Trump also signaled his intent to eliminate pharmaceutical industry middlemen — pharmacy-benefit managers — who are “ripping off Medicare patients with high prescription prices,” he said.
The policies, the president claimed, are the “the biggest ever [announcement] concerning drugs and drug pricing.”
According to American Action Forum research, the so-called “favored-nation” pricing proposal would cut pharmaceutical companies’ revenue as much as $9 billion each year if extended to all drugs covered under Medicare Part B, according to American Action Forum.
According to Politico, part of the motivation for the announcement was to penalize the pharmaceutical industry for allegedly delaying the release of positive COVID-19 vaccine news.
Trump acknowledged his frustration with “Pfizer and others” that allegedly chose to “not come out with a vaccine until just after the election.”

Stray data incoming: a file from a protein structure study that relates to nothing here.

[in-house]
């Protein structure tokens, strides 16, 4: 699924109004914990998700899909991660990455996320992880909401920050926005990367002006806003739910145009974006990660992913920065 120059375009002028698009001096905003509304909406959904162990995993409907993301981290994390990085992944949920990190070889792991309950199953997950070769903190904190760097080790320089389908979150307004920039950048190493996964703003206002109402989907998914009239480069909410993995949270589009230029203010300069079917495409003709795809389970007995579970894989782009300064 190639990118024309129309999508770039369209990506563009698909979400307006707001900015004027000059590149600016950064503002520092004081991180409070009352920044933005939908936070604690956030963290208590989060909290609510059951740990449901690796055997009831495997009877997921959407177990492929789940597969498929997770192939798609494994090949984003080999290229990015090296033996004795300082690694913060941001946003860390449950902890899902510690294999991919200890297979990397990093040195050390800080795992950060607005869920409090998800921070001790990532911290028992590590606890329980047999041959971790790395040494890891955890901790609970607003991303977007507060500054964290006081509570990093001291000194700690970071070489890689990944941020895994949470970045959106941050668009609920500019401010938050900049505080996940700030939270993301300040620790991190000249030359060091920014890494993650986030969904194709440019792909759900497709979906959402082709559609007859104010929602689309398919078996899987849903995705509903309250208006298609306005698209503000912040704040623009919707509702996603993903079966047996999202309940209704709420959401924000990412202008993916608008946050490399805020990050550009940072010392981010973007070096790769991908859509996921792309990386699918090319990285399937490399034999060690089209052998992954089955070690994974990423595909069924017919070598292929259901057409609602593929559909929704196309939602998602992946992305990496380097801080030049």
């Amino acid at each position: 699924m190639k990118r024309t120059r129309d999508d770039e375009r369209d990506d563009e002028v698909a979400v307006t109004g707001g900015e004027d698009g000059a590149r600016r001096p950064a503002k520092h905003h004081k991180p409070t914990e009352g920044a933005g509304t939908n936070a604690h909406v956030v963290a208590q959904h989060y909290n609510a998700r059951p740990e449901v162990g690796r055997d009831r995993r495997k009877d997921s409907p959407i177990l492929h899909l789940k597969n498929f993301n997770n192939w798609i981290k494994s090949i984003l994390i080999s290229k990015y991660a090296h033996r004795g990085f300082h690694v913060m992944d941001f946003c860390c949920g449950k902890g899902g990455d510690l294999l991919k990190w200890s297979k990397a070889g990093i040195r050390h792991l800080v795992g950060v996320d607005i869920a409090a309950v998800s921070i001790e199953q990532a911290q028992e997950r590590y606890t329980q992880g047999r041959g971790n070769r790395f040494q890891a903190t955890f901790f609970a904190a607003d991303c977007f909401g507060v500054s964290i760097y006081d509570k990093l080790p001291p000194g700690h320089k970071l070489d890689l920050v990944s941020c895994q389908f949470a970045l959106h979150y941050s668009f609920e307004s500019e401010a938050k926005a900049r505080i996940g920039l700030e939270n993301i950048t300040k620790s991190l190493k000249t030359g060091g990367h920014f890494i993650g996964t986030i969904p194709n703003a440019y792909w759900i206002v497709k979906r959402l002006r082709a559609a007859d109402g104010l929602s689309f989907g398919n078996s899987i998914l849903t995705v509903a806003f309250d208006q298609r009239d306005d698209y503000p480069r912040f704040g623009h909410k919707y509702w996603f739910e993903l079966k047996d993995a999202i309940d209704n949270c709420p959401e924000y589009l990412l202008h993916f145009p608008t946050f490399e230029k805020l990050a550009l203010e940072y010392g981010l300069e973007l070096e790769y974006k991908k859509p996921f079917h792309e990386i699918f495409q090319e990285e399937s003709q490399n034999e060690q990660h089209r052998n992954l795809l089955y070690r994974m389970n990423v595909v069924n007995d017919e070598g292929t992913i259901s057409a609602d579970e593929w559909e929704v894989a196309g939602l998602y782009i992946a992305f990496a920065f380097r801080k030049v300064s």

Trump has also issued a series of executive orders to curb drug pricing while also supporting importing drugs from Canada.
The lobbyist organization PhRMA was not amused with the latest announcement. “It defies logic that the administration is blindly proceeding with a ‘most favored nation’ policy that gives foreign governments the upper hand in deciding the value of medicines in the United States,” explained PhRMA president and CEO Stephen Ubl in prepared remarks.
PhRMA will likely support legal initiatives to stop the measures, which it suggests could interfere with drug companies’ efforts to battle the COVID-19 pandemic.
The Biotechnology Innovation Organization has taken a similar position. “I would say all tools would be at our disposal because it would just have such a devastating impact on our ability to bring new cures for patients,” said Michelle McMurry-Heath, CEO of the trade association Biotechnology Innovation Organization (BIO), in an interview with the Hill.
It is unclear whether President-elect Joe Biden will aim to roll back the executive order. Biden has supported the creation of a federal group to establish far drug pricing.